Western Sahara or simply Morocco?
18 April 2013
Posted from Cape Bojador, Laâyoune-Boujdour-Sakia El Hamra, Western Sahara.
“Where are you now? In which country?”, asks the clerk at the fuel station in the middle of the desert between Dakhla and Boujdour. A trick question with two answers, but only one is right. I look at him and think for a second. He looks scruffy, unshaven but his eyes are fierce – not secret police; all the police here are cleanly shaven with perfectly trimmed moustaches. “Sahara Occidental”, I answer. He shakes my hand furiously and talks about how different his language, culture and history is to that of Morocco. Yet, the flag outside the government building across the street suggests otherwise; it is deep red with the green star of Morocco. There are many flags here – too many even for Africa. Ater two long, boring days in Mauritania I am now in the bit of disputed land between Mauritania, Algeria and Morocco – the Western Sahara (or in French: “Sahara Occidental”). Between 1884 and 1975, it was a Spanish colony known simply as the ‘Spanish Sahara’. After the Spanish pulled out, Morocco conquered the country and now considers it to be its southern province. In 1976, an independence movement known as Polisario declared (with the support of Algeria) the country to be independent under the name of ‘Arabic Democratic Republic of Sahara’. Even the International Court of Justice in The Hague ruled in favour of independence. Yet, despite international support in the early years, economic relations with Morocco took precedence over justice and sovereignty, leaving the Polisario out in the cold. Today they control only about a sixth of the former Spanish Sahara, which is separated from the rest of the country by an earth wall put in place on the orders of the former Moroccan king, Hassan II.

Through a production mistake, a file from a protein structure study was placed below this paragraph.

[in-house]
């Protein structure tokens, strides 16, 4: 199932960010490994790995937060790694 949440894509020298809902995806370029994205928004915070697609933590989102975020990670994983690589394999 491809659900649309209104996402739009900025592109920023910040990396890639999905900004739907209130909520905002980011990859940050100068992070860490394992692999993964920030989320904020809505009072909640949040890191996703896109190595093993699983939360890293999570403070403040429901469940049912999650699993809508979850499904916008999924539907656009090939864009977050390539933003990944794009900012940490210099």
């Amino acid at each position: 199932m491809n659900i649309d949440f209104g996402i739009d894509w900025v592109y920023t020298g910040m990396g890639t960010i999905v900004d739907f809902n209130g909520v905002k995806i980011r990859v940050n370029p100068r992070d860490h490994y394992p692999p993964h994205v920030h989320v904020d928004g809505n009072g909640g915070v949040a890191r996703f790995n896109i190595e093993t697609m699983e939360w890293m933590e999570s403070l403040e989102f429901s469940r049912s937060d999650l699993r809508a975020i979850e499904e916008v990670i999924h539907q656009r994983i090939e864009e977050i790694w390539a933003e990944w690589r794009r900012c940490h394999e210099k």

We drove through the country in three long days, or if you prefer, we spent three extra days in Morocco. The road is long, mostly straight and surrounded by, you guessed it, the Sahara. That means lots of sand and rock, while you occasionally get a glimpse of the Atlantic Ocean out of the left window. When we crossed the Eastern Sahara in Egypt and Sudan it had been blazing hot, reaching temperatures of 54 degrees inside the car. This time it was chilly during the day, and bitterly cold at night. Temperatures dropped not far from freezing with an icy wind-chill. We spent those three days driving during the day and just before sunset would find a place to camp and quickly get into the shelter of our tent. If nothing else was Moroccan, the food certainly was, with delicious tajine, plates full of colourful salad and good meat. For 30 Dirham (3 euros) you get more than you are able to eat.
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